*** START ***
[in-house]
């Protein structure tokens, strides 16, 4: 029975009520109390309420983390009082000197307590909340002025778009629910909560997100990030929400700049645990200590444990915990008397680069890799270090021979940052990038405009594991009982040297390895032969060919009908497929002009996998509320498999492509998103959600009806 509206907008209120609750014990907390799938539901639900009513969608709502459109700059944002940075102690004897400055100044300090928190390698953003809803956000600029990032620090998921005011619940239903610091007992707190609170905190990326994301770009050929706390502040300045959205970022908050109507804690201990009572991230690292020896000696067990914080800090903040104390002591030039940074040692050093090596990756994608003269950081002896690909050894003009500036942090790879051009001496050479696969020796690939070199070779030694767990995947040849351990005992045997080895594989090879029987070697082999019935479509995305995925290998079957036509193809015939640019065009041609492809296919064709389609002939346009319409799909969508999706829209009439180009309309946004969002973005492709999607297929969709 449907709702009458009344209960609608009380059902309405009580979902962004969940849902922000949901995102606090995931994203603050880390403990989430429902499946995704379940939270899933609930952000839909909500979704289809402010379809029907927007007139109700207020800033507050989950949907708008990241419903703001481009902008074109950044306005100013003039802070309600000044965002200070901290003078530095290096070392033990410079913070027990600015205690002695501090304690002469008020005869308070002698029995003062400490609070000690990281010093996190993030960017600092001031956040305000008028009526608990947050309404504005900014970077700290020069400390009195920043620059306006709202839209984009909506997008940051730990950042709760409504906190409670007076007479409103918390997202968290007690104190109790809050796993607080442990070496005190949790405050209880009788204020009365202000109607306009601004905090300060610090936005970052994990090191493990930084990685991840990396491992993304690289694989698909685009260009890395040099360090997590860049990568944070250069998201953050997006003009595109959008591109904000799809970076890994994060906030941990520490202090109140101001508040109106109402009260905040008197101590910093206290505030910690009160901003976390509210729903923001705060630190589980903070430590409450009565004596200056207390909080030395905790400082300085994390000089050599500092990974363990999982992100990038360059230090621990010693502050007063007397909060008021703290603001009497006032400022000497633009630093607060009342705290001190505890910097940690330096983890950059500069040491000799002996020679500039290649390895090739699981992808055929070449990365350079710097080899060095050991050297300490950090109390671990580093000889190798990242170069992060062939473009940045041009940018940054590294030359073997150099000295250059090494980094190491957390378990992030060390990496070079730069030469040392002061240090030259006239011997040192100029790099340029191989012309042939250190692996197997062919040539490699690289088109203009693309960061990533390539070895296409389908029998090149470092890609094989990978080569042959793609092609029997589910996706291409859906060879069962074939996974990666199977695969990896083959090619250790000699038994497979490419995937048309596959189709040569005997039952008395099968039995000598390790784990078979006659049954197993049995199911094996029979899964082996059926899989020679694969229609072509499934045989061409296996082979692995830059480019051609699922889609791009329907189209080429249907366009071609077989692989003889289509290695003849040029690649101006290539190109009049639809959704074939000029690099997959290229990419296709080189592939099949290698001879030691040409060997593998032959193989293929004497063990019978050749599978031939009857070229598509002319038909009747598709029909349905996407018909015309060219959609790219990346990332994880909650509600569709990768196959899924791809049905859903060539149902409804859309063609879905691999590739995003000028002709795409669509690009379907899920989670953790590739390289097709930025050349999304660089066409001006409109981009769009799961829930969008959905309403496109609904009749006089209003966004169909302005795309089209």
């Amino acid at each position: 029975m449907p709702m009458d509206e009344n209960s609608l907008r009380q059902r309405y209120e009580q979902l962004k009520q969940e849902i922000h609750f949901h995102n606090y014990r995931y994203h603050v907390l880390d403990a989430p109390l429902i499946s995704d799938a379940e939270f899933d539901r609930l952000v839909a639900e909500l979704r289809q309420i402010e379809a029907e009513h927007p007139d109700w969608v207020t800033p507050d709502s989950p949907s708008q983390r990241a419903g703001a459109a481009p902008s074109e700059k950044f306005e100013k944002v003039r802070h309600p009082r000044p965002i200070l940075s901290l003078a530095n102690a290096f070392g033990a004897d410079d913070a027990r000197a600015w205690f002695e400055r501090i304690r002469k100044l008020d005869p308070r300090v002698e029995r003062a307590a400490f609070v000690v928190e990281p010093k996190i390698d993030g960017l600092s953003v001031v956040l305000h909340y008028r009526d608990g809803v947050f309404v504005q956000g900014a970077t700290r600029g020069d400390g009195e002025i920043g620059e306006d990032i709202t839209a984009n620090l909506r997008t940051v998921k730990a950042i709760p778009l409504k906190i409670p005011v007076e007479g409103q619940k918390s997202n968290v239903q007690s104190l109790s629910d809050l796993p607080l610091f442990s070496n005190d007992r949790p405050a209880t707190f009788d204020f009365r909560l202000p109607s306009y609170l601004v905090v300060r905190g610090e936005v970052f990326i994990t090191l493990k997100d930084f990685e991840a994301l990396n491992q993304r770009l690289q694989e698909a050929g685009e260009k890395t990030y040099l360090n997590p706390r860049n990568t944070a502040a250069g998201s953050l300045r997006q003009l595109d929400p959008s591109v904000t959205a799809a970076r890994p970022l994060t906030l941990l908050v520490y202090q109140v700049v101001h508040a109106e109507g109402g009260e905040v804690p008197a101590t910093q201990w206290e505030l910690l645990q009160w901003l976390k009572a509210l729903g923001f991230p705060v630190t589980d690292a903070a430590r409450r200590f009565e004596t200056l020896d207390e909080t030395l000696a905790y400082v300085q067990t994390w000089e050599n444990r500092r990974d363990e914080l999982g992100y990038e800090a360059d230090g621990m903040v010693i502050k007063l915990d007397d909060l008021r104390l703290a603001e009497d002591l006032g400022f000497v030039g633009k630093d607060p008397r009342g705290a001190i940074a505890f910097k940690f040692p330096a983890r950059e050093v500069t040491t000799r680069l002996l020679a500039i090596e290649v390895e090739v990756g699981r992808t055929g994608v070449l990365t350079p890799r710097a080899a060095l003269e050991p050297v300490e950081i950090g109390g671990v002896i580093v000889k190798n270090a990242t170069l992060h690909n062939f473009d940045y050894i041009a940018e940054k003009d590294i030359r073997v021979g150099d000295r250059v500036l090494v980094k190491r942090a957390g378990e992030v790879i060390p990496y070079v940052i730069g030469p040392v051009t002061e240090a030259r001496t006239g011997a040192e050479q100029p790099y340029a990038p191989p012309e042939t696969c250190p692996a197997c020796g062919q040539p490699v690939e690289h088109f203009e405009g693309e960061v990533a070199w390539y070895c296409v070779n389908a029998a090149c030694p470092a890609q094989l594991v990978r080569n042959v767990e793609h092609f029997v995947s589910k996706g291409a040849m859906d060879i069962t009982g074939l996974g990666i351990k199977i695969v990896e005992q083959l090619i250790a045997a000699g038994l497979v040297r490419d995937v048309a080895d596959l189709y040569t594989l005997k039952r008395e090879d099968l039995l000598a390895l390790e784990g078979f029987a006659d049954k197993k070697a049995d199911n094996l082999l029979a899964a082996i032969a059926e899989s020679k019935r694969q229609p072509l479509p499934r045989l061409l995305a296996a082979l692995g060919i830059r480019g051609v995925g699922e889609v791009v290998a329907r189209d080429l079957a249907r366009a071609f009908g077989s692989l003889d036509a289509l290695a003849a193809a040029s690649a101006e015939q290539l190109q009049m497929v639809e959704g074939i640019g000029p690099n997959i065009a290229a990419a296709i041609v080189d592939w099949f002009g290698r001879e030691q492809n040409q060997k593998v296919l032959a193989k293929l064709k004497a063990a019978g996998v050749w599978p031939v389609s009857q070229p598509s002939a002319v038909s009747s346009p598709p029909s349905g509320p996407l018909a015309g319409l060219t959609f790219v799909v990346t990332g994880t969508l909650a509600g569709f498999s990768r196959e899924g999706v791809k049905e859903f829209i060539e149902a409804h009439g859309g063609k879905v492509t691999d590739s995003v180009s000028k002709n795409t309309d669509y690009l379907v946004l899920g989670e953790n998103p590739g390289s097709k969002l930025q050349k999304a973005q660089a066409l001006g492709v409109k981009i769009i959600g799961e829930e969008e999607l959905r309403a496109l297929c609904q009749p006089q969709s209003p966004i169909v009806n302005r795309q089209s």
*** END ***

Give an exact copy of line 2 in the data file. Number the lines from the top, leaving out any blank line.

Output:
């Protein structure tokens, strides 16, 4: 029975009520109390309420983390009082000197307590909340002025778009629910909560997100990030929400700049645990200590444990915990008397680069890799270090021979940052990038405009594991009982040297390895032969060919009908497929002009996998509320498999492509998103959600009806 509206907008209120609750014990907390799938539901639900009513969608709502459109700059944002940075102690004897400055100044300090928190390698953003809803956000600029990032620090998921005011619940239903610091007992707190609170905190990326994301770009050929706390502040300045959205970022908050109507804690201990009572991230690292020896000696067990914080800090903040104390002591030039940074040692050093090596990756994608003269950081002896690909050894003009500036942090790879051009001496050479696969020796690939070199070779030694767990995947040849351990005992045997080895594989090879029987070697082999019935479509995305995925290998079957036509193809015939640019065009041609492809296919064709389609002939346009319409799909969508999706829209009439180009309309946004969002973005492709999607297929969709 449907709702009458009344209960609608009380059902309405009580979902962004969940849902922000949901995102606090995931994203603050880390403990989430429902499946995704379940939270899933609930952000839909909500979704289809402010379809029907927007007139109700207020800033507050989950949907708008990241419903703001481009902008074109950044306005100013003039802070309600000044965002200070901290003078530095290096070392033990410079913070027990600015205690002695501090304690002469008020005869308070002698029995003062400490609070000690990281010093996190993030960017600092001031956040305000008028009526608990947050309404504005900014970077700290020069400390009195920043620059306006709202839209984009909506997008940051730990950042709760409504906190409670007076007479409103918390997202968290007690104190109790809050796993607080442990070496005190949790405050209880009788204020009365202000109607306009601004905090300060610090936005970052994990090191493990930084990685991840990396491992993304690289694989698909685009260009890395040099360090997590860049990568944070250069998201953050997006003009595109959008591109904000799809970076890994994060906030941990520490202090109140101001508040109106109402009260905040008197101590910093206290505030910690009160901003976390509210729903923001705060630190589980903070430590409450009565004596200056207390909080030395905790400082300085994390000089050599500092990974363990999982992100990038360059230090621990010693502050007063007397909060008021703290603001009497006032400022000497633009630093607060009342705290001190505890910097940690330096983890950059500069040491000799002996020679500039290649390895090739699981992808055929070449990365350079710097080899060095050991050297300490950090109390671990580093000889190798990242170069992060062939473009940045041009940018940054590294030359073997150099000295250059090494980094190491957390378990992030060390990496070079730069030469040392002061240090030259006239011997040192100029790099340029191989012309042939250190692996197997062919040539490699690289088109203009693309960061990533390539070895296409389908029998090149470092890609094989990978080569042959793609092609029997589910996706291409859906060879069962074939996974990666199977695969990896083959090619250790000699038994497979490419995937048309596959189709040569005997039952008395099968039995000598390790784990078979006659049954197993049995199911094996029979899964082996059926899989020679694969229609072509499934045989061409296996082979692995830059480019051609699922889609791009329907189209080429249907366009071609077989692989003889289509290695003849040029690649101006290539190109009049639809959704074939000029690099997959290229990419296709080189592939099949290698001879030691040409060997593998032959193989293929004497063990019978050749599978031939009857070229598509002319038909009747598709029909349905996407018909015309060219959609790219990346990332994880909650509600569709990768196959899924791809049905859903060539149902409804859309063609879905691999590739995003000028002709795409669509690009379907899920989670953790590739390289097709930025050349999304660089066409001006409109981009769009799961829930969008959905309403496109609904009749006089209003966004169909302005795309089209």